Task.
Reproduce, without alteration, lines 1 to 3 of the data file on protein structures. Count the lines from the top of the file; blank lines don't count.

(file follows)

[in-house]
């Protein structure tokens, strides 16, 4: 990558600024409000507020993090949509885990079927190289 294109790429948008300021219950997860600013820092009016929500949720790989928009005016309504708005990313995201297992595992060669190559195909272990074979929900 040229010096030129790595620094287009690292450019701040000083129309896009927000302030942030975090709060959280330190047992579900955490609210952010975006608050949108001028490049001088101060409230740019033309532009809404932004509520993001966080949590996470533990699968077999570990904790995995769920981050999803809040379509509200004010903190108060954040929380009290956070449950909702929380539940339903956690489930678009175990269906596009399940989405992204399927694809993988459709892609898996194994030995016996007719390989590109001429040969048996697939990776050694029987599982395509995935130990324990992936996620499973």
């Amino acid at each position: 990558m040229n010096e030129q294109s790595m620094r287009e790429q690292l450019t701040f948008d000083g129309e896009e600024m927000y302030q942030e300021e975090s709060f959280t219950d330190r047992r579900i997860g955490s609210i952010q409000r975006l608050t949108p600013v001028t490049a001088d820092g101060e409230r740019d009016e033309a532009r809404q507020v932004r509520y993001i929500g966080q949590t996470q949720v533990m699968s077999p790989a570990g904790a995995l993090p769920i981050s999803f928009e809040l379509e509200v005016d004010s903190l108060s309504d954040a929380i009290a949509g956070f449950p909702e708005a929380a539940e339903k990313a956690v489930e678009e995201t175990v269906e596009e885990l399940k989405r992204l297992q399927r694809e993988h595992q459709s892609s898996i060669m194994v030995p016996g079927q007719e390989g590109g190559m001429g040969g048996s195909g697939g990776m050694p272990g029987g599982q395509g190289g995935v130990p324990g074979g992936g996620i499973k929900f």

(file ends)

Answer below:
[in-house]
């Protein structure tokens, strides 16, 4: 990558600024409000507020993090949509885990079927190289 294109790429948008300021219950997860600013820092009016929500949720790989928009005016309504708005990313995201297992595992060669190559195909272990074979929900 040229010096030129790595620094287009690292450019701040000083129309896009927000302030942030975090709060959280330190047992579900955490609210952010975006608050949108001028490049001088101060409230740019033309532009809404932004509520993001966080949590996470533990699968077999570990904790995995769920981050999803809040379509509200004010903190108060954040929380009290956070449950909702929380539940339903956690489930678009175990269906596009399940989405992204399927694809993988459709892609898996194994030995016996007719390989590109001429040969048996697939990776050694029987599982395509995935130990324990992936996620499973």
């Amino acid at each position: 990558m040229n010096e030129q294109s790595m620094r287009e790429q690292l450019t701040f948008d000083g129309e896009e600024m927000y302030q942030e300021e975090s709060f959280t219950d330190r047992r579900i997860g955490s609210i952010q409000r975006l608050t949108p600013v001028t490049a001088d820092g101060e409230r740019d009016e033309a532009r809404q507020v932004r509520y993001i929500g966080q949590t996470q949720v533990m699968s077999p790989a570990g904790a995995l993090p769920i981050s999803f928009e809040l379509e509200v005016d004010s903190l108060s309504d954040a929380i009290a949509g956070f449950p909702e708005a929380a539940e339903k990313a956690v489930e678009e995201t175990v269906e596009e885990l399940k989405r992204l297992q399927r694809e993988h595992q459709s892609s898996i060669m194994v030995p016996g079927q007719e390989g590109g190559m001429g040969g048996s195909g697939g990776m050694p272990g029987g599982q395509g190289g995935v130990p324990g074979g992936g996620i499973k929900f």